MATTERS

MATTERS // LOVING THE CREW 2

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The stage/blog-post/whatever this is I’m doing with my time is set for Round 2 of Loving the Crew. To introduce you to the ever-growing legion of talented busybodies at AOT towers, every fortnight we’re inviting each to pick their Top 5 moments from the year thus far.

Music, as much as it can be a painstakingly composed craft, a finely-tuned expression of it’s creators talents, experiences, voices in their head, is essentially all about feeling. Sensory engagement from transmission and reception. These are our writers’ attempts to express that engagement at its finest.  

CHRISTOPHER T. SHARPE

1. East India Youth – ‘Heaven, How Long’ Hostel EP + Beacons Festival

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Bournemouth-based, resolutely Quietus-endorsed, immensely talented purveyor of ambient electro-pop William Doyle brought something brilliant into my world this year.

‘Heaven, How Long’ is the song in question, the core of his first EP dropped back in April. To me it’s a song about a sense of otherness, alienation, either impending or already present, both from modern society and from God. To me it’s a song of utmost cohesion: the tide of emotion in the lyrics and vocal delivery building concordantly with the tide of motion that carries the layered keys and steadily building drums. To undeniably everyone: it’s a song with one hell of a closing breakdown.

It’s one of those strange and wonderful numbers that makes both an immediate, superficial impact, and yet is also a grower, worming deeper and deeper inside your heart with each journey through its 6 minutes. For me it pretty much reached apotheosis the first time I saw it live at Beacons Festival. Voice simultaneously wavering and soaring, Doyle, stood there alone on stage, seemed to be furiously fighting to keep up with himself. Switching frantically between microphone, laptop, bass guitar and MIDI controller, meticulously building the moment, and holding each compositionally riveting aspect in hand until he finally let them all go in one final burst of energy.

The best music, the finest performance, feels utterly vital. This is that all over.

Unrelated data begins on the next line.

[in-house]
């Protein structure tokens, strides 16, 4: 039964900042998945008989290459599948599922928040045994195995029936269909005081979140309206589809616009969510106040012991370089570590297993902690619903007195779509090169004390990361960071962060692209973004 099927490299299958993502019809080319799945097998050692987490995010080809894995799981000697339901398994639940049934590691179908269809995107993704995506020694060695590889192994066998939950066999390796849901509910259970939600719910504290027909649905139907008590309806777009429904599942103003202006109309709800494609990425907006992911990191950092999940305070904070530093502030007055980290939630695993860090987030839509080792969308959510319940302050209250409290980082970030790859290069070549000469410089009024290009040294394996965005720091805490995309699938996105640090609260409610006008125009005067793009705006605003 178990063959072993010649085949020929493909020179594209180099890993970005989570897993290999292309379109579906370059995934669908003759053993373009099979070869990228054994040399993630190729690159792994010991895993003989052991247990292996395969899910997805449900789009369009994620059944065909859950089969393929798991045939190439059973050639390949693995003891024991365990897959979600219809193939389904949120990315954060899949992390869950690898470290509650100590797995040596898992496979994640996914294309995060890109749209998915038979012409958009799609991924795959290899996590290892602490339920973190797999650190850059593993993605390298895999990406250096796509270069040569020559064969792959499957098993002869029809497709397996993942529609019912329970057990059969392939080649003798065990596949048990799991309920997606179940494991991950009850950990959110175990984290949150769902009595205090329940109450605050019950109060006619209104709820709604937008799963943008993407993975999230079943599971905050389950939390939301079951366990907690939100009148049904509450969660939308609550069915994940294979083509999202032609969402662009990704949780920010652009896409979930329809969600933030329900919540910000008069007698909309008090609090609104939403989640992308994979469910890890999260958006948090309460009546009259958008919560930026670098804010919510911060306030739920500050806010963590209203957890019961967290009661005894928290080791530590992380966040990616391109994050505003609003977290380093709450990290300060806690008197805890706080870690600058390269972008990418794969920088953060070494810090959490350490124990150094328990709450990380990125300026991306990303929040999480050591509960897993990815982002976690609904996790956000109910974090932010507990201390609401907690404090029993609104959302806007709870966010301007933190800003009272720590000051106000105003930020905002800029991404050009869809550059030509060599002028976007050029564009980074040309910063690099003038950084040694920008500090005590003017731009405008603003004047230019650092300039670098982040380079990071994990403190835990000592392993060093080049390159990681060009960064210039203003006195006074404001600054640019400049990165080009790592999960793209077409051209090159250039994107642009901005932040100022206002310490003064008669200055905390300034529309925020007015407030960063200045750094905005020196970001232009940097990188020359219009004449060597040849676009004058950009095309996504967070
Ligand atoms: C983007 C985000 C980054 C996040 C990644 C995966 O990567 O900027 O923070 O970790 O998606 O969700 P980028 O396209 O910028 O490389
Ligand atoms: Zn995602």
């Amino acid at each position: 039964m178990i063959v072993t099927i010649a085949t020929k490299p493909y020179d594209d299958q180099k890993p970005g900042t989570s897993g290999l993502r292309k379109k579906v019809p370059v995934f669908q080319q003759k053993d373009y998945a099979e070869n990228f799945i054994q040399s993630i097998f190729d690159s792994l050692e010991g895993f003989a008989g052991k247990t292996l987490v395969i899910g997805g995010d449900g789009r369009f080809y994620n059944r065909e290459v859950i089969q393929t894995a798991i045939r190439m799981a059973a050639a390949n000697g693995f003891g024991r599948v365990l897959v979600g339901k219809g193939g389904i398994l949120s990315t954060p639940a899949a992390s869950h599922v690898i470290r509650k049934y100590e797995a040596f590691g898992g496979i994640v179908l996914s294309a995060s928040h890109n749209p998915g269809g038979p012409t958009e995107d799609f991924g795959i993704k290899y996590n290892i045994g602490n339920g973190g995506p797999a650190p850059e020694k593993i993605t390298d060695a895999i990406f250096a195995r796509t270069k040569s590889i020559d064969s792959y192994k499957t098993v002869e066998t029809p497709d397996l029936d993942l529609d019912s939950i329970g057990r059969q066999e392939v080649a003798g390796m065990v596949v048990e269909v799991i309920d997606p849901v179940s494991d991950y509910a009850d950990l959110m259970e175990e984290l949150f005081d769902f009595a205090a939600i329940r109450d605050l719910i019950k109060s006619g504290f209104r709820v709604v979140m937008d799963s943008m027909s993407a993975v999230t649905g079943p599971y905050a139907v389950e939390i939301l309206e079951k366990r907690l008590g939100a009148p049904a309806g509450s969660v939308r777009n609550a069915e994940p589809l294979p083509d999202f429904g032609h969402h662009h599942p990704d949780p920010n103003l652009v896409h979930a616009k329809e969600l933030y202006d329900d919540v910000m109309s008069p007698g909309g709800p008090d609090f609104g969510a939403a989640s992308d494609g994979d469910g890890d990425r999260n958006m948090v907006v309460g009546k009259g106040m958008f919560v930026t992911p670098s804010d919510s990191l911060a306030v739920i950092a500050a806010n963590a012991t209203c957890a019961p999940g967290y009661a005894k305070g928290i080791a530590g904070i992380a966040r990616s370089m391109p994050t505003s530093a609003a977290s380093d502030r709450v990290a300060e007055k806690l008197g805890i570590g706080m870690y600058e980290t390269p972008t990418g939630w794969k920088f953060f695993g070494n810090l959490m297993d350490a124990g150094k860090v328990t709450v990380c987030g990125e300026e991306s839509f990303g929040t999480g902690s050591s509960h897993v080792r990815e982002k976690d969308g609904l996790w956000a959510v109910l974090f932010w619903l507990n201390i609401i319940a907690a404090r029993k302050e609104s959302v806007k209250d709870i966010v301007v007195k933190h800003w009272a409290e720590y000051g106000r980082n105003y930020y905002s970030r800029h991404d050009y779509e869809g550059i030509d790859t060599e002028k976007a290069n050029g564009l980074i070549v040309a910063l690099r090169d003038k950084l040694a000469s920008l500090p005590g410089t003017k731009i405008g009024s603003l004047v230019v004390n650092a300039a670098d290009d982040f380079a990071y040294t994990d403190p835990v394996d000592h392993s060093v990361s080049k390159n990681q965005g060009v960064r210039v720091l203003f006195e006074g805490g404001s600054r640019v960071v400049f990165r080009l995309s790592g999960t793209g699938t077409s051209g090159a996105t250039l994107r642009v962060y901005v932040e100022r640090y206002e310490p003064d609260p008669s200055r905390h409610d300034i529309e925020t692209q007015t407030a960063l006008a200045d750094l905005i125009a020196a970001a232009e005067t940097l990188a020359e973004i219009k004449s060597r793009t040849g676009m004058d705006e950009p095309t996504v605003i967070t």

2. Vampire Weekend ‘Ya Hey’/‘Hannah Hunt’

So, I tried to pick one moment from my favourite record of the year thus far. I really did. But I can’t. They carry two particular kinds of sadness: existential and romantic respectively. At alternate points, these songs have pretty much captured my year. Rob Leedham of Drowned in Sound wrote one of my favourite pieces of the year on ‘Ya Hey’, conveying in an intensely personal and heart-breaking manner his experience on losing faith, and on the power of music to uncontrollably invoke emotion and memory. I highly recommend a read: http://drownedinsound.com/in_depth/4146370 I’ll leave that there.

As for ‘Hannah Hunt’, it might well be the purest, finest track the band has yet written. A woozy, strange and transportive kind of bliss immediately sets in. Ezra Koenig tells a story of road-trips, mistrust, and heart-break that’s carried by spare, delicate rhythm and harmonies, until out of nowhere and all-too-briefly the dams burst. With them Ezra’s voice nigh-on breaks as he enters the final chorus, the production making it feel as though he’s singing from somewhere far away but at the very tippest top of his voice. It still kills me every time four months later. It’s somehow the shortest and yet most utterly timeless 4 minutes I’ve ever experienced in sound. I adore it.

3. Phoenix/R Kelly – 1901/Ignition (Remix) – Coachella

Now for a simple pleasure. There’s nothing life-altering about this. It might not even be very good. But goddamn, the first time I even heard about this collaboration I erupted into a grin.

So picture utter darkness in the Coachella Valley. It’s the encore of Phoenix’s headlining set, in which they’re playing to perhaps the biggest audience they’ve ever played. Then the opening strains of ‘Bump N’ Grind’ come in out of nowhere. Before you know it ‘1901’ has fused like some 2000s-pop Power Ranger Megazord with Ignition (Remix), and R Kelly and Thomas Mars are for realsies bouncing and weaving around each other, fuelled by the sheer brilliant silliness of it all.

I’ve got to get my ass to Coachella.

4. First listen – Justin Timberlake’s The 20/20 Experience

Time is in a weird suspension for students. Normal calendars dissolve and mornings dissipate, and for those in the humanities particularly, the course of your existence is instead closer to a series of whirlpools. Deadlines steadily dragging you towards a deadline which you can never quite remember until it’s too late, winding you through gloriously self-inflicted hangovers, apathetic seminar politics, and afternoons in your boxers watching Attenborough documentaries.

Eventually though, reality has struck, been frantically dealt with up ‘til 4 in the morning, and said reality has been printed and handed in with five minutes to spare. What’s left? An overtired screen-stare, hooked up to a Tumblr drip, contemplating how your life has reached this moment. Cue, Timberlake dropping The 20/20 Experience via an iTunes stream post-Early Modern Theatre overload. 70 minutes of long-overdue, occasionally patchy, often extraordinary, always ambitious pop music.